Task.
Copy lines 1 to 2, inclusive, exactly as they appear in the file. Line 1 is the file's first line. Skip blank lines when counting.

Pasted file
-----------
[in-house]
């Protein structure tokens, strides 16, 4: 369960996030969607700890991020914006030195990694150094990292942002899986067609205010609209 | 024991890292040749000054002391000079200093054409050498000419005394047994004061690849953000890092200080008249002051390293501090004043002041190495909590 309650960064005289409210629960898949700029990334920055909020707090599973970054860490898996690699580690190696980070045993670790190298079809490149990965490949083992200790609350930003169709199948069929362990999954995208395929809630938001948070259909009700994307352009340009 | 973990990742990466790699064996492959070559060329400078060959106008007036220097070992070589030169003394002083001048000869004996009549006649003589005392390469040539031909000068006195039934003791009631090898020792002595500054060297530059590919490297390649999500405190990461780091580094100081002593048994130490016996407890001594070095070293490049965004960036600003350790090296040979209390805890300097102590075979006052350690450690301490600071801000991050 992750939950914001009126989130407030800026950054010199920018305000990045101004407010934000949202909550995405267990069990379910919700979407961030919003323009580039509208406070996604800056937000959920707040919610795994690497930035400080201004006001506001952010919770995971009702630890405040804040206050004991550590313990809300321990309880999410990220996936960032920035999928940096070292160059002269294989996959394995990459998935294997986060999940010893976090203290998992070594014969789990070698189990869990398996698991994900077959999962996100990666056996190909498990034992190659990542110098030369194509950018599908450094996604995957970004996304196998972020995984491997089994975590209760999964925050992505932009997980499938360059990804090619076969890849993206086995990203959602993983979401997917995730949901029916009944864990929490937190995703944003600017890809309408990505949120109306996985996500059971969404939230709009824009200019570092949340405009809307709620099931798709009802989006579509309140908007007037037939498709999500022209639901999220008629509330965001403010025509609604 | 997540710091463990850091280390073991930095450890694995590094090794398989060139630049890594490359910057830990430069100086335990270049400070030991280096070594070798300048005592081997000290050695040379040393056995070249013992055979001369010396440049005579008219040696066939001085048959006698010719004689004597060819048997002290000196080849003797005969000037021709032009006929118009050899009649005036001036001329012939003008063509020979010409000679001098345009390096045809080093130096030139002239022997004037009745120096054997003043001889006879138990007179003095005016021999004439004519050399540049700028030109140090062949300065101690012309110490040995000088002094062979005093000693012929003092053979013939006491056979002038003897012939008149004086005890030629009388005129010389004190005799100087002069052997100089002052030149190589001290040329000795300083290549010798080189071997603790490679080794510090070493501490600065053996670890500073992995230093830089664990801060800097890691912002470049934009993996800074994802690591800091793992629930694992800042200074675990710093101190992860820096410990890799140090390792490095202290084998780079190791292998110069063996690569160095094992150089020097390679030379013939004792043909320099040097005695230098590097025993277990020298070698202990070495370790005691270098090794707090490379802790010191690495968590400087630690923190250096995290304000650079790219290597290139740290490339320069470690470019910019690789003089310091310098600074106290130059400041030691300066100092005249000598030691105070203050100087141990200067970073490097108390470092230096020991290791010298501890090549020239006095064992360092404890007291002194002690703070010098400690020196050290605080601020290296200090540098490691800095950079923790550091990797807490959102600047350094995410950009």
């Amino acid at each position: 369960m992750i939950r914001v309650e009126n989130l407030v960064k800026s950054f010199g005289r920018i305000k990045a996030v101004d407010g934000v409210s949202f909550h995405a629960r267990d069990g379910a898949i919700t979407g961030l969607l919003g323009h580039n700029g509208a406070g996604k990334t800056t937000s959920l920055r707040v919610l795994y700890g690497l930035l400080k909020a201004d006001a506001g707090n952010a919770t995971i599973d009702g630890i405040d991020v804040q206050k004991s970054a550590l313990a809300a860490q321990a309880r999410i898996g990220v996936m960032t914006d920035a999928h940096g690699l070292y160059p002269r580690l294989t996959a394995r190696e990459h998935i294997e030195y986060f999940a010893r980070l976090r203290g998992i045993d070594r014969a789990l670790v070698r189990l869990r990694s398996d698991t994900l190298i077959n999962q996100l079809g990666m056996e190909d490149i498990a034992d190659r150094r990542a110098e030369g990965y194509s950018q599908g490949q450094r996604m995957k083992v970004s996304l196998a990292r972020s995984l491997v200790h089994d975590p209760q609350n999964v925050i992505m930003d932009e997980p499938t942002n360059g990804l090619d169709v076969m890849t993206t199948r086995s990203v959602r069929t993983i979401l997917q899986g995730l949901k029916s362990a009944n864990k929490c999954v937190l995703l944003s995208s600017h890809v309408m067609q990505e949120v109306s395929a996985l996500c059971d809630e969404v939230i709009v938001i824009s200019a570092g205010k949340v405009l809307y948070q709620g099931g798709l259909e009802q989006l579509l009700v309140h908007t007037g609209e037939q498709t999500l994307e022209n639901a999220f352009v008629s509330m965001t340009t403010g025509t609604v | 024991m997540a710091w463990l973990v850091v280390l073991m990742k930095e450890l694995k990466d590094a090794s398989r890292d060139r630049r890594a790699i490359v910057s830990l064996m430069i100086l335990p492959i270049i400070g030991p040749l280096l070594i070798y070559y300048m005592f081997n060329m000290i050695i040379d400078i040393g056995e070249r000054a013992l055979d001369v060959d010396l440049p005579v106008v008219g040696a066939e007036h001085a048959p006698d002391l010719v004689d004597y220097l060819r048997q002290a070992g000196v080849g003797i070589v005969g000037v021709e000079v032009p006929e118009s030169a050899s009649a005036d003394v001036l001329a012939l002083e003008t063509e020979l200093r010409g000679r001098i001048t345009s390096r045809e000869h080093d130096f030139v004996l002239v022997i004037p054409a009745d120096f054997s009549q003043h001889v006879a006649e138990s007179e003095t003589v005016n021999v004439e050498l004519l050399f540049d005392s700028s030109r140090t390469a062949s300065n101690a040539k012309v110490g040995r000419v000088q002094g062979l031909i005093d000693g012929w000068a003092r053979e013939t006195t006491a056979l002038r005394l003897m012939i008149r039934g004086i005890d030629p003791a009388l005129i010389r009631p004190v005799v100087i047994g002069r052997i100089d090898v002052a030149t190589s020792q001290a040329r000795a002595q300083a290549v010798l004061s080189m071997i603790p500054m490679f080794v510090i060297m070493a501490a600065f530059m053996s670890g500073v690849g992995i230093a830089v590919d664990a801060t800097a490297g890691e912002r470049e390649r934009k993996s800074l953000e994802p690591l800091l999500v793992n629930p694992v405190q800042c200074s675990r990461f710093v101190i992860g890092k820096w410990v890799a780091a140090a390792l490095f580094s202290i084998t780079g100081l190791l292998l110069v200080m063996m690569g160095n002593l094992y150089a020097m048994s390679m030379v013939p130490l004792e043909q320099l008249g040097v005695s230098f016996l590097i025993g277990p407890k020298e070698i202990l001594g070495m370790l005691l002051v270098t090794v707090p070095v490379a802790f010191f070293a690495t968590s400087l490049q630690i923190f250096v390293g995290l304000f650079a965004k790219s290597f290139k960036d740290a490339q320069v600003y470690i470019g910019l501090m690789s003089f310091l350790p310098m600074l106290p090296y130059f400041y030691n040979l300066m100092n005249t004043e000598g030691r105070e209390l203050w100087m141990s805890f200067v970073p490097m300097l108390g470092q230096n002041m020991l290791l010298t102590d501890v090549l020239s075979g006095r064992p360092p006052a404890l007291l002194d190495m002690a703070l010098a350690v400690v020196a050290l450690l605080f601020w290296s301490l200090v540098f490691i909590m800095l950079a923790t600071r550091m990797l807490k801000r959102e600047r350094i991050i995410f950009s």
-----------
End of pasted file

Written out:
[in-house]
């Protein structure tokens, strides 16, 4: 369960996030969607700890991020914006030195990694150094990292942002899986067609205010609209 | 024991890292040749000054002391000079200093054409050498000419005394047994004061690849953000890092200080008249002051390293501090004043002041190495909590 309650960064005289409210629960898949700029990334920055909020707090599973970054860490898996690699580690190696980070045993670790190298079809490149990965490949083992200790609350930003169709199948069929362990999954995208395929809630938001948070259909009700994307352009340009 | 973990990742990466790699064996492959070559060329400078060959106008007036220097070992070589030169003394002083001048000869004996009549006649003589005392390469040539031909000068006195039934003791009631090898020792002595500054060297530059590919490297390649999500405190990461780091580094100081002593048994130490016996407890001594070095070293490049965004960036600003350790090296040979209390805890300097102590075979006052350690450690301490600071801000991050 992750939950914001009126989130407030800026950054010199920018305000990045101004407010934000949202909550995405267990069990379910919700979407961030919003323009580039509208406070996604800056937000959920707040919610795994690497930035400080201004006001506001952010919770995971009702630890405040804040206050004991550590313990809300321990309880999410990220996936960032920035999928940096070292160059002269294989996959394995990459998935294997986060999940010893976090203290998992070594014969789990070698189990869990398996698991994900077959999962996100990666056996190909498990034992190659990542110098030369194509950018599908450094996604995957970004996304196998972020995984491997089994975590209760999964925050992505932009997980499938360059990804090619076969890849993206086995990203959602993983979401997917995730949901029916009944864990929490937190995703944003600017890809309408990505949120109306996985996500059971969404939230709009824009200019570092949340405009809307709620099931798709009802989006579509309140908007007037037939498709999500022209639901999220008629509330965001403010025509609604 | 997540710091463990850091280390073991930095450890694995590094090794398989060139630049890594490359910057830990430069100086335990270049400070030991280096070594070798300048005592081997000290050695040379040393056995070249013992055979001369010396440049005579008219040696066939001085048959006698010719004689004597060819048997002290000196080849003797005969000037021709032009006929118009050899009649005036001036001329012939003008063509020979010409000679001098345009390096045809080093130096030139002239022997004037009745120096054997003043001889006879138990007179003095005016021999004439004519050399540049700028030109140090062949300065101690012309110490040995000088002094062979005093000693012929003092053979013939006491056979002038003897012939008149004086005890030629009388005129010389004190005799100087002069052997100089002052030149190589001290040329000795300083290549010798080189071997603790490679080794510090070493501490600065053996670890500073992995230093830089664990801060800097890691912002470049934009993996800074994802690591800091793992629930694992800042200074675990710093101190992860820096410990890799140090390792490095202290084998780079190791292998110069063996690569160095094992150089020097390679030379013939004792043909320099040097005695230098590097025993277990020298070698202990070495370790005691270098090794707090490379802790010191690495968590400087630690923190250096995290304000650079790219290597290139740290490339320069470690470019910019690789003089310091310098600074106290130059400041030691300066100092005249000598030691105070203050100087141990200067970073490097108390470092230096020991290791010298501890090549020239006095064992360092404890007291002194002690703070010098400690020196050290605080601020290296200090540098490691800095950079923790550091990797807490959102600047350094995410950009």